Published April 15, 2014
Bloomfield Hills High’s Maten named state’s boys basketball Gatorade Player of the Year
By Christian Davis email@example.com Follow Christian on Twitter.
Even as a freshman, Bloomfield Hills boys basketball coach Duane Graves could see that he had someone special in Yante Maten.
After the first practice with Maten, then at Bloomfield Hills Lahser, Graves shared the news with his mentor, former Lahser coach Paul Galbenski.
“When I first saw Yante, I couldn’t call Paul fast enough to tell him I had the next big thing,” Graves said.
Maten started that season, something he admits he didn’t expect.
“I didn’t see any of it coming. I liked basketball in middle school and all that, but I wasn’t the biggest basketball fan. I did have a desire to win. That’s in my nature,” he said.
Maten didn’t let his coach down. The 6-foot-8 big man helped lead the Knights to division championships as a sophomore and junior, and then he took Bloomfield Hills High (after Lahser and Bloomfield Hills Andover merged) to the Class A state championship game in his senior season.
For his efforts, Maten was named the Michigan boys basketball Gatorade Player of the Year.
“I was with coach Graves, and he told me that I won it. I was pretty ecstatic,” Maten said.
The award’s criteria include successes on the court, in the classroom and in the community.
This season, Maten averaged 19.8 points, 15.2 rebounds, 6.6 blocks and 4.8 assists per game.
In the playoffs, he put the Black Hawks on his back with 31 points in a quarterfinal win, then 25 points, 18 rebounds and four blocks in the semifinal.
In the state championship, a 91-67 loss to Muskegon High, Maten saw limited time due to foul trouble. He still managed 13 points, five rebounds and three blocks in 18 minutes of play.
He also gives back to the community, volunteering at the Bloomfield Hills Recreation Department, an assisted living center and within his church youth group.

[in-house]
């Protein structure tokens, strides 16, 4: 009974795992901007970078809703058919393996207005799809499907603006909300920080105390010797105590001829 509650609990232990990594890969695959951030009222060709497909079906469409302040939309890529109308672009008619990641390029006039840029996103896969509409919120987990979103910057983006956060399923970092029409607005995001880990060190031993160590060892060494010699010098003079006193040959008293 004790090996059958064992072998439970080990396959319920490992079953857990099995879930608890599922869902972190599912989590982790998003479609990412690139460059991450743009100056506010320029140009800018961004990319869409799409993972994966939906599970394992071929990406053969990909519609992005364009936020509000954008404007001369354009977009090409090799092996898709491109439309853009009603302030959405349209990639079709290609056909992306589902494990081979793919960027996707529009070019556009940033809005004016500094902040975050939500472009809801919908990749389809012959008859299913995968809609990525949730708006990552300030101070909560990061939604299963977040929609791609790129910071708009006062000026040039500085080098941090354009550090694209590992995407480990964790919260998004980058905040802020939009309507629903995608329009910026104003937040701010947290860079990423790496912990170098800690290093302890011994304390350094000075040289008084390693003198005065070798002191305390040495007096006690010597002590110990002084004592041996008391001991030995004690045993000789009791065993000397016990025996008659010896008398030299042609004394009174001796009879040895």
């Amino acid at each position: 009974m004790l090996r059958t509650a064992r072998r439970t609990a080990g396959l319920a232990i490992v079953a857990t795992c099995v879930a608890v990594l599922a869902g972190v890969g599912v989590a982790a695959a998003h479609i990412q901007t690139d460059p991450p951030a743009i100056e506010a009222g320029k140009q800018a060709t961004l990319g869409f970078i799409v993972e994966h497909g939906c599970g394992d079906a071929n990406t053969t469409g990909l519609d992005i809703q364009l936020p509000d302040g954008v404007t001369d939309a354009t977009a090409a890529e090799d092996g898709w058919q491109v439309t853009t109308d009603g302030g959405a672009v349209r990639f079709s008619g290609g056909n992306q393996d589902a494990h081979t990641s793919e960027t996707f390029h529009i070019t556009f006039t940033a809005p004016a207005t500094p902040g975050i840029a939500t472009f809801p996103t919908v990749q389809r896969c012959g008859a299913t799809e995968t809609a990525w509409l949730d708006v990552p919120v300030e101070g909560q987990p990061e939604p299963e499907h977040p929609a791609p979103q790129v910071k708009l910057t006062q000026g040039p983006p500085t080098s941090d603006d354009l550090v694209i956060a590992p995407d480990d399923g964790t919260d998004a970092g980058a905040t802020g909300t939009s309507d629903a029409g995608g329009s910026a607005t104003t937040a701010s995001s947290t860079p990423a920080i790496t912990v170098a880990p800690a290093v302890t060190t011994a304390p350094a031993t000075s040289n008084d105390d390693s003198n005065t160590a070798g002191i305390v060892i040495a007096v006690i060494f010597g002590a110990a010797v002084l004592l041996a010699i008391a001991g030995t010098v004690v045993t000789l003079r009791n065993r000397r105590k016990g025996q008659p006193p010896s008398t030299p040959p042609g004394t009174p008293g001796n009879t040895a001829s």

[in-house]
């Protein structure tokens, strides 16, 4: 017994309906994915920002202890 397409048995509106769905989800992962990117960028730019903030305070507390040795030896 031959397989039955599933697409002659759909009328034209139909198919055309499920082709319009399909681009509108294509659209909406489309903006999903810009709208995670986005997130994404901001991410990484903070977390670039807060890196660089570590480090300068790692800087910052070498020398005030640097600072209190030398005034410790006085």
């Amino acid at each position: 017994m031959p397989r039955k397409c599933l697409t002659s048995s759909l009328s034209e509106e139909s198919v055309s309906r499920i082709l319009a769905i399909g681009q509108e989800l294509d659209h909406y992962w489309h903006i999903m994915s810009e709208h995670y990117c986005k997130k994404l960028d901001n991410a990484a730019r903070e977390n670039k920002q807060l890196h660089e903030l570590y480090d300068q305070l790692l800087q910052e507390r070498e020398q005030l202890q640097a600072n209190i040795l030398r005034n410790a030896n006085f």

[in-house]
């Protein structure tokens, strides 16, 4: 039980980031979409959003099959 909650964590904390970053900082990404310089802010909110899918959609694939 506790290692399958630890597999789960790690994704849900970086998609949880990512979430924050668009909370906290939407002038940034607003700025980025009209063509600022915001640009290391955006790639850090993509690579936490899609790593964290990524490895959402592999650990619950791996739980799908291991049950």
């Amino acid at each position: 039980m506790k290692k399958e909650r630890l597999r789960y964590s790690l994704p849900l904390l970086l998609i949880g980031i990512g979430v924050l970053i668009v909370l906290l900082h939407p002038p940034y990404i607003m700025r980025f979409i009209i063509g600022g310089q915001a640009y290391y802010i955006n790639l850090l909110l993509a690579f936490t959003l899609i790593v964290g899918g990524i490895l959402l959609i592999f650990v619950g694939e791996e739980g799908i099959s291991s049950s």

Graves said it’s Maten’s humbleness that makes him a special person.
“He’s grounded — a very different young man than you’re used to seeing,” the coach said. “Just the fact that he’s thankful for everything he has, he doesn’t take anything for granted. He plays with a passion and a love for the game. He’s a pure young man.
“He’s one of the greatest guys with kids in our summer camps. The kids flock to him. They see how big he is, but he’s also so soft and gentle with them.”
Maten said he learned the importance of giving back to the community and keeping his grades up when he entered high school.
“I just realized that it’s my future that I’m holding,” he said.
Maten’s future now includes a scholarship at the University of Georgia. He’s expected to sign his National Letter of Intent April 16 after picking the Bulldogs over offers from Michigan State University and Indiana University.
He said it wasn’t an easy decision, but that he and his mom, Toiya Paige, prayed for guidance.
“It felt like God was telling me to go there. My mom also heard from God, and we both decided at the same time,” he said. “Once I heard from God, everything became a lot easier.”
Maten added that he waited until after the season to make a choice on which school so that he could focus on his current team.
“I was trying to get my priorities straight, to go out this season strong and get a ring; then after that, I would focus on where I was going for the next four years,” he said.
It’s the bonds he created the last four years that he said he’d miss most after high school.
“I’ll definitely miss the team the most, and coach. We’re all friendly and brothers,” he said. “That made it so much easier on the court.”